These 5 Toughest Weeds Require the Right Approach - Case IH | Blog
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These 5 Toughest Weeds Require the Right Approach

Case IH Patriot series sprayers bring together all of the factors necessary to protect your crops from all types of pests.

Pigweed, morningglory, lambsquarters, waterhemp and marestail. You don’t need a survey to tell you these weeds can cause big trouble. But you do need a sound approach and effective applications to minimize losses.

In a survey by the Weed Science Society of America (WSSA), hundreds of weed scientists, Extension agents and other weed experts identified Palmer amaranth (Palmer pigweed), morningglory species, common lambsquarters, common and tall waterhemp, and horseweed (marestail) as the most troublesome weeds in the U.S. Across Canada, Galium species (cleavers, catchweed bedstraw, false cleavers), wild oat, Canada thistle, kochia and wild buckwheat topped the list.

Management

It’s important to work with your crop consultant, agronomist or local Extension personnel to develop weed management programs that protect yields today while preserving future effectiveness. In other words: manage against herbicide resistance. Palmer amaranth, for example, has caused serious economic hardship for farmers across the Southern U.S. Reduced efficacy of treatment options has aided its spread.1

Weed scientists recommend an integrated approach to managing herbicide resistance. Most suggest a multipronged approach that includes several of these practices:2

  • Rotate crops. Mixing up crop production practices brings other herbicide modes of action to bear against weeds. Crop rotation also can help with insect and disease management.
  • Mechanical control. Widespread resistance to some herbicides and limited options in certain crops, such as cotton, have helped make cultivation an option worth considering.
  • Proper herbicide use. Follow the product specimen label; don’t skimp on rates; and treat at the right time.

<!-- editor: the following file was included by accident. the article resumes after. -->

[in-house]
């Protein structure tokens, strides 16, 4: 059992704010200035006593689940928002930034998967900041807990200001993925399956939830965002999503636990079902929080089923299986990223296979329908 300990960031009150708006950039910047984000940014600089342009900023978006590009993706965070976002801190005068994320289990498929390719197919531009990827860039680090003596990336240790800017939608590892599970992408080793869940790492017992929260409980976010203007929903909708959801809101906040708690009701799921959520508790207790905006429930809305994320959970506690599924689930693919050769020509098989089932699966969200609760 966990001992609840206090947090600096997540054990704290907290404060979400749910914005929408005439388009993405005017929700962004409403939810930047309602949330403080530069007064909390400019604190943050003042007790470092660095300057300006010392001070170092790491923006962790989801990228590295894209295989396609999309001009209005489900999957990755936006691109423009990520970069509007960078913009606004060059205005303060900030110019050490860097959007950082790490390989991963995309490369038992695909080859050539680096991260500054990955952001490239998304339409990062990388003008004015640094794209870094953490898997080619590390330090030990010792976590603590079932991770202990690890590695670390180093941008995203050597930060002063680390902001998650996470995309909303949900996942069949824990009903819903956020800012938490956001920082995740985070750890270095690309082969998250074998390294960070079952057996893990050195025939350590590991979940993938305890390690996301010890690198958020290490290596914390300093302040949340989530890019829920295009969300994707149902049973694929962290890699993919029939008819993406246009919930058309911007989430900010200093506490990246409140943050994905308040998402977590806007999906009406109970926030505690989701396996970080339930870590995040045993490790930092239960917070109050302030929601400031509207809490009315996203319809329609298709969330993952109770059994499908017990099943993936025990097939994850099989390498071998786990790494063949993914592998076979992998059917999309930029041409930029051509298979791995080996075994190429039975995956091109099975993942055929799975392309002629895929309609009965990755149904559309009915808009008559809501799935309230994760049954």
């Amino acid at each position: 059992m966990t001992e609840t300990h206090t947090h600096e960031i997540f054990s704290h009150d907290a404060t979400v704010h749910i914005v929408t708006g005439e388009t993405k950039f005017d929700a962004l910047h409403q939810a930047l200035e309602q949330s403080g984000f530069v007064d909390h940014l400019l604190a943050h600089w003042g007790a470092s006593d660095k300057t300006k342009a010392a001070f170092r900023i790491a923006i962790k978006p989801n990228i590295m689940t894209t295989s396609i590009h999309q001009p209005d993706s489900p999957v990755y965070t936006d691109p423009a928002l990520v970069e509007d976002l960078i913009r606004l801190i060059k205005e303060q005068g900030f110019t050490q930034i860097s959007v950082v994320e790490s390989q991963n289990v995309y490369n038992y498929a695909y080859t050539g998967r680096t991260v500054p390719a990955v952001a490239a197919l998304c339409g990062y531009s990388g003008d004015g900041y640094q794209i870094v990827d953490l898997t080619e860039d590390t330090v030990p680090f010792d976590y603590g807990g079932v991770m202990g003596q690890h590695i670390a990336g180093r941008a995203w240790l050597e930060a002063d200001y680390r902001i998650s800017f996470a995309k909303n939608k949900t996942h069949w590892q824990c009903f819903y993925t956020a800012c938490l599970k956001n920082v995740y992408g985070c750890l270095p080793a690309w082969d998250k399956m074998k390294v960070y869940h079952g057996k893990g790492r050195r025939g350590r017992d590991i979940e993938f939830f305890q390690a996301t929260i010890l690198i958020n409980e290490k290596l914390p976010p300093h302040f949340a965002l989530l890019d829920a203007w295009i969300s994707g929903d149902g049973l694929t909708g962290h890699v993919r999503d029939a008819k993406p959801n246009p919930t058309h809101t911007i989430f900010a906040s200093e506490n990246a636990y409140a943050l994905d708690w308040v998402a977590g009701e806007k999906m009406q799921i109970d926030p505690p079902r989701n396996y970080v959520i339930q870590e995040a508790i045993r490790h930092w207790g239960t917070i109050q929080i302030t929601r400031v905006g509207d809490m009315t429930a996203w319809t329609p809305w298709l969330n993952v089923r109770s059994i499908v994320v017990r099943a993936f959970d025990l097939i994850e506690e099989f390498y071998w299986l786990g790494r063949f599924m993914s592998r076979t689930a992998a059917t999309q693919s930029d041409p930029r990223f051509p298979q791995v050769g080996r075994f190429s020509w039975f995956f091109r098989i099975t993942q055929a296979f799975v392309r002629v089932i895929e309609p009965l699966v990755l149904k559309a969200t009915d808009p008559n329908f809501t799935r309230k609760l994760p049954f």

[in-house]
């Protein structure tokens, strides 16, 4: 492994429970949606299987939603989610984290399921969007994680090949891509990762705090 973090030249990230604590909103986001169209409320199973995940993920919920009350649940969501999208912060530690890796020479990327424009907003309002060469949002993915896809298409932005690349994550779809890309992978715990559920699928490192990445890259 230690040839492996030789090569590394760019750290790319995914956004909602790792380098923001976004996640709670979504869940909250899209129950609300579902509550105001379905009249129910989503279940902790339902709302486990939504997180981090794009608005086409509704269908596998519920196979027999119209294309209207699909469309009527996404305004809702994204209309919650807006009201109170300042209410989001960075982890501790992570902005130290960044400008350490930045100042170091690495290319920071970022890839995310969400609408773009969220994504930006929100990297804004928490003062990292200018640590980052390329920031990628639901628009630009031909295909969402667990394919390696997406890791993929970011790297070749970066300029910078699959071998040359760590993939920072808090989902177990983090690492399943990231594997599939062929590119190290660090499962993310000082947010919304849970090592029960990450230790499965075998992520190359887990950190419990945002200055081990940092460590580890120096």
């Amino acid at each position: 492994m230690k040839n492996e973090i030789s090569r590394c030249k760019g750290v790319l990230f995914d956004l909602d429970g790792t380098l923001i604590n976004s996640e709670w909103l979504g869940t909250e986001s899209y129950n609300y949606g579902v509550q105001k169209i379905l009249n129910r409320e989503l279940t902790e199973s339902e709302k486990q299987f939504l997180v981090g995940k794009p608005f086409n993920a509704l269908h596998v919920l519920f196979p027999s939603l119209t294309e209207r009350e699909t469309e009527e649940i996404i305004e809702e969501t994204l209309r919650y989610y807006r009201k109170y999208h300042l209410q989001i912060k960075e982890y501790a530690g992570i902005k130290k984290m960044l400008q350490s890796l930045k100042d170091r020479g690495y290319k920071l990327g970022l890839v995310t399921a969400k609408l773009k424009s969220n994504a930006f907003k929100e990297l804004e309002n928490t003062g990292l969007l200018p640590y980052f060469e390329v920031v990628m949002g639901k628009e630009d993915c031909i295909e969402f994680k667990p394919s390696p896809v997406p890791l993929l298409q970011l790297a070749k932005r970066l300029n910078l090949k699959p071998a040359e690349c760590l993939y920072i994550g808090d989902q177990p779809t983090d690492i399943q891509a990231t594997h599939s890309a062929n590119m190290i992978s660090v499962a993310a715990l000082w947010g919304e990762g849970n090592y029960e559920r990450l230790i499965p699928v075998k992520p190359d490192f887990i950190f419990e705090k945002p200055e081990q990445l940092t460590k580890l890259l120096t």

• Mix up your herbicide program. Mechanism (or mode) of action is the way a herbicide controls a susceptible weed. It’s important to use multiple mechanisms of action and vary those choices from year to year.
  • Keep good records. Tracking which herbicides you use can help you plan a better program. Documenting a poor or failed program can help you avoid repeating the program, which only serves to increase herbicide-resistant weeds.
  • Scout after spraying. If weeds survive treatment, it’s important to note that and to determine the reason. Streaky control could indicate application error or the impact of environmental conditions. Scattered or patchy weed escapes could indicate herbicide resistance. If you suspect resistance, collect seeds and have a screening trial conducted.

Application

As the Texas Extension specialists note, proper herbicide application is critical in controlling weeds during the season and in managing against herbicide resistance. Sprayer calibration is the only way to know you’ve got your rates and spray volumes right. Rely on the product specimen label for correct application rates and other guidance. Recommended carrier volumes and nozzle selection will help ensure adequate coverage, which is critical to successful weed control.

With those factors in check, only the right equipment can provide consistent results across the most challenging field conditions. And that’s exactly what you get with Case IH Patriot® series sprayers. Thanks to Case IH Agronomic Design, Patriot series sprayers combine technology, engineering and expertise to keep plants healthy and maximize yield potential. Talk to your Case IH dealer about how Patriot sprayers can help your crops achieve their full yield potential.

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RESOURCES
1Legleiter T, Johnson B. Palmer Amaranth Biology, Identification, and Management in Indiana. Purdue University Cooperative Extension Service website. https://ag.purdue.edu/btny/weedscience/Documents/Palmer_Bio_Id_Mngmt_pg.pdf. Published January 7, 2013. Accessed June 7, 2016.
2McGinty J, Kimura E, Baumann P, Dotray P, Morgan G. Weed Management in Texas Cotton. Texas A&M AgriLife Extension website. http://cotton.tamu.edu/Weed%20Management/Cotton%20Weed%20Control%20042016.pdf. Accessed June 7, 2016.
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